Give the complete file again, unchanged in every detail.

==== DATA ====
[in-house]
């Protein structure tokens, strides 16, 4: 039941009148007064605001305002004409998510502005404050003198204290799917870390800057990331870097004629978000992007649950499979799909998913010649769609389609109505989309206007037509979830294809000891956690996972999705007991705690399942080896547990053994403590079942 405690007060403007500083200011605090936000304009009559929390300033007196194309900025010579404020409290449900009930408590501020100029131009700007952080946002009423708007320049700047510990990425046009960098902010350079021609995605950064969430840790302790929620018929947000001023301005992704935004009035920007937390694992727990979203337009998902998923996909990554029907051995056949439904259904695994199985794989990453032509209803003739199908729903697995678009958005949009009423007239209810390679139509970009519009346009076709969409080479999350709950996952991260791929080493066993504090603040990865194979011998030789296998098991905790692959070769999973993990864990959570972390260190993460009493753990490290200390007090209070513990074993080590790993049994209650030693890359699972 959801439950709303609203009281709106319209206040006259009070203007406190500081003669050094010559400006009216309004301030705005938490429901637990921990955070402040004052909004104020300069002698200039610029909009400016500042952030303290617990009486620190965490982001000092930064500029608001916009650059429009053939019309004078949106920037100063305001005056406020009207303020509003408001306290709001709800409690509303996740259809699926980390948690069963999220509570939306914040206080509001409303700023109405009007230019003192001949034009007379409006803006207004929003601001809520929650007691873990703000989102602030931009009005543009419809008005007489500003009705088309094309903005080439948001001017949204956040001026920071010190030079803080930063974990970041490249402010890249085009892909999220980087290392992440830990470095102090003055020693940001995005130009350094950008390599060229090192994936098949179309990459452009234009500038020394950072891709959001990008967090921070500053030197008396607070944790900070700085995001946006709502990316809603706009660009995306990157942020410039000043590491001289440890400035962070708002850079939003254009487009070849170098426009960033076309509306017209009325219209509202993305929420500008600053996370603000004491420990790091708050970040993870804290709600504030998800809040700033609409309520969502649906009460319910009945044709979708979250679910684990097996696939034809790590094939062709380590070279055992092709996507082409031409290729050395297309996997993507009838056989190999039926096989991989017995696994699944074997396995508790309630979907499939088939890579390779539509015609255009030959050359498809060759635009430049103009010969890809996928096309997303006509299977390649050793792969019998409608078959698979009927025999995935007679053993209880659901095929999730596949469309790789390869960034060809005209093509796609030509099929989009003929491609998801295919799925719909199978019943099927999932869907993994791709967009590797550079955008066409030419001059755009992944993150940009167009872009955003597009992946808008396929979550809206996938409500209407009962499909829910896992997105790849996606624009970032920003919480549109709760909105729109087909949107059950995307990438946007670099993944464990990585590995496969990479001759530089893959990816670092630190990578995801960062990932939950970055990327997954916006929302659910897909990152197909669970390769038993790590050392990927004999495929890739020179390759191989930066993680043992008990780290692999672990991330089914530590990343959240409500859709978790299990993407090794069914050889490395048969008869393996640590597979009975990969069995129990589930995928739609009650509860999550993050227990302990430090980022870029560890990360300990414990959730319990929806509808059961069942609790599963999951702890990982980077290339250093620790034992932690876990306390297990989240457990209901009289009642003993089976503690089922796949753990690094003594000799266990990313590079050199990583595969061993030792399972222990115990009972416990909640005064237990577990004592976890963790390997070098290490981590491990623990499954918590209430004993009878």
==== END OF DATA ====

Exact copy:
[in-house]
């Protein structure tokens, strides 16, 4: 039941009148007064605001305002004409998510502005404050003198204290799917870390800057990331870097004629978000992007649950499979799909998913010649769609389609109505989309206007037509979830294809000891956690996972999705007991705690399942080896547990053994403590079942 405690007060403007500083200011605090936000304009009559929390300033007196194309900025010579404020409290449900009930408590501020100029131009700007952080946002009423708007320049700047510990990425046009960098902010350079021609995605950064969430840790302790929620018929947000001023301005992704935004009035920007937390694992727990979203337009998902998923996909990554029907051995056949439904259904695994199985794989990453032509209803003739199908729903697995678009958005949009009423007239209810390679139509970009519009346009076709969409080479999350709950996952991260791929080493066993504090603040990865194979011998030789296998098991905790692959070769999973993990864990959570972390260190993460009493753990490290200390007090209070513990074993080590790993049994209650030693890359699972 959801439950709303609203009281709106319209206040006259009070203007406190500081003669050094010559400006009216309004301030705005938490429901637990921990955070402040004052909004104020300069002698200039610029909009400016500042952030303290617990009486620190965490982001000092930064500029608001916009650059429009053939019309004078949106920037100063305001005056406020009207303020509003408001306290709001709800409690509303996740259809699926980390948690069963999220509570939306914040206080509001409303700023109405009007230019003192001949034009007379409006803006207004929003601001809520929650007691873990703000989102602030931009009005543009419809008005007489500003009705088309094309903005080439948001001017949204956040001026920071010190030079803080930063974990970041490249402010890249085009892909999220980087290392992440830990470095102090003055020693940001995005130009350094950008390599060229090192994936098949179309990459452009234009500038020394950072891709959001990008967090921070500053030197008396607070944790900070700085995001946006709502990316809603706009660009995306990157942020410039000043590491001289440890400035962070708002850079939003254009487009070849170098426009960033076309509306017209009325219209509202993305929420500008600053996370603000004491420990790091708050970040993870804290709600504030998800809040700033609409309520969502649906009460319910009945044709979708979250679910684990097996696939034809790590094939062709380590070279055992092709996507082409031409290729050395297309996997993507009838056989190999039926096989991989017995696994699944074997396995508790309630979907499939088939890579390779539509015609255009030959050359498809060759635009430049103009010969890809996928096309997303006509299977390649050793792969019998409608078959698979009927025999995935007679053993209880659901095929999730596949469309790789390869960034060809005209093509796609030509099929989009003929491609998801295919799925719909199978019943099927999932869907993994791709967009590797550079955008066409030419001059755009992944993150940009167009872009955003597009992946808008396929979550809206996938409500209407009962499909829910896992997105790849996606624009970032920003919480549109709760909105729109087909949107059950995307990438946007670099993944464990990585590995496969990479001759530089893959990816670092630190990578995801960062990932939950970055990327997954916006929302659910897909990152197909669970390769038993790590050392990927004999495929890739020179390759191989930066993680043992008990780290692999672990991330089914530590990343959240409500859709978790299990993407090794069914050889490395048969008869393996640590597979009975990969069995129990589930995928739609009650509860999550993050227990302990430090980022870029560890990360300990414990959730319990929806509808059961069942609790599963999951702890990982980077290339250093620790034992932690876990306390297990989240457990209901009289009642003993089976503690089922796949753990690094003594000799266990990313590079050199990583595969061993030792399972222990115990009972416990909640005064237990577990004592976890963790390997070098290490981590491990623990499954918590209430004993009878």